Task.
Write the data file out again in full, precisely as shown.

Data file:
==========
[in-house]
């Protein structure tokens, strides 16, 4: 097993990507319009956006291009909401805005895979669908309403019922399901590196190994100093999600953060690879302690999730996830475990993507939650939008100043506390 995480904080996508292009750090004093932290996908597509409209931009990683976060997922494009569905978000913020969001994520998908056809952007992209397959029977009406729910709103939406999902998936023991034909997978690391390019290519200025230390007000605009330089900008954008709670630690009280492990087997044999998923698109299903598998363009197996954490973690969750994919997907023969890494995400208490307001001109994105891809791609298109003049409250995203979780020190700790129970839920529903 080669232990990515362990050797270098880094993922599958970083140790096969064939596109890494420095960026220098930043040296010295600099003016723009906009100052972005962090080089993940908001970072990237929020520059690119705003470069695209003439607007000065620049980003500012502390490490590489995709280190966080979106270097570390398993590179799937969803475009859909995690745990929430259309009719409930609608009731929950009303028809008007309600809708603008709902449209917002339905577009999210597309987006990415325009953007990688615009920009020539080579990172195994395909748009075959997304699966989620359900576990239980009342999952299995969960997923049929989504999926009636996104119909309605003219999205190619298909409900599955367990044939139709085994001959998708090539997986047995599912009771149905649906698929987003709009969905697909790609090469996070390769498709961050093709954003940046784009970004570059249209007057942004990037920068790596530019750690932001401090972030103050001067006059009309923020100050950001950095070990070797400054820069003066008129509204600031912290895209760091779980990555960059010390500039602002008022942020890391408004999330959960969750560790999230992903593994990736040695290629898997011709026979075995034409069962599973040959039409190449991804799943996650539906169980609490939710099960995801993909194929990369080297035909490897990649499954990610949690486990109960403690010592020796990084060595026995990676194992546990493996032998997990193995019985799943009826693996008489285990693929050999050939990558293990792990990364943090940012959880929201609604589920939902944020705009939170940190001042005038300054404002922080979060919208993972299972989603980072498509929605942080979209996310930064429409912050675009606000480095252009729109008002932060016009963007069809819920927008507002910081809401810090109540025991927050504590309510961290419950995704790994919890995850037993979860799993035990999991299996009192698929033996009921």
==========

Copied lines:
[in-house]
């Protein structure tokens, strides 16, 4: 097993990507319009956006291009909401805005895979669908309403019922399901590196190994100093999600953060690879302690999730996830475990993507939650939008100043506390 995480904080996508292009750090004093932290996908597509409209931009990683976060997922494009569905978000913020969001994520998908056809952007992209397959029977009406729910709103939406999902998936023991034909997978690391390019290519200025230390007000605009330089900008954008709670630690009280492990087997044999998923698109299903598998363009197996954490973690969750994919997907023969890494995400208490307001001109994105891809791609298109003049409250995203979780020190700790129970839920529903 080669232990990515362990050797270098880094993922599958970083140790096969064939596109890494420095960026220098930043040296010295600099003016723009906009100052972005962090080089993940908001970072990237929020520059690119705003470069695209003439607007000065620049980003500012502390490490590489995709280190966080979106270097570390398993590179799937969803475009859909995690745990929430259309009719409930609608009731929950009303028809008007309600809708603008709902449209917002339905577009999210597309987006990415325009953007990688615009920009020539080579990172195994395909748009075959997304699966989620359900576990239980009342999952299995969960997923049929989504999926009636996104119909309605003219999205190619298909409900599955367990044939139709085994001959998708090539997986047995599912009771149905649906698929987003709009969905697909790609090469996070390769498709961050093709954003940046784009970004570059249209007057942004990037920068790596530019750690932001401090972030103050001067006059009309923020100050950001950095070990070797400054820069003066008129509204600031912290895209760091779980990555960059010390500039602002008022942020890391408004999330959960969750560790999230992903593994990736040695290629898997011709026979075995034409069962599973040959039409190449991804799943996650539906169980609490939710099960995801993909194929990369080297035909490897990649499954990610949690486990109960403690010592020796990084060595026995990676194992546990493996032998997990193995019985799943009826693996008489285990693929050999050939990558293990792990990364943090940012959880929201609604589920939902944020705009939170940190001042005038300054404002922080979060919208993972299972989603980072498509929605942080979209996310930064429409912050675009606000480095252009729109008002932060016009963007069809819920927008507002910081809401810090109540025991927050504590309510961290419950995704790994919890995850037993979860799993035990999991299996009192698929033996009921």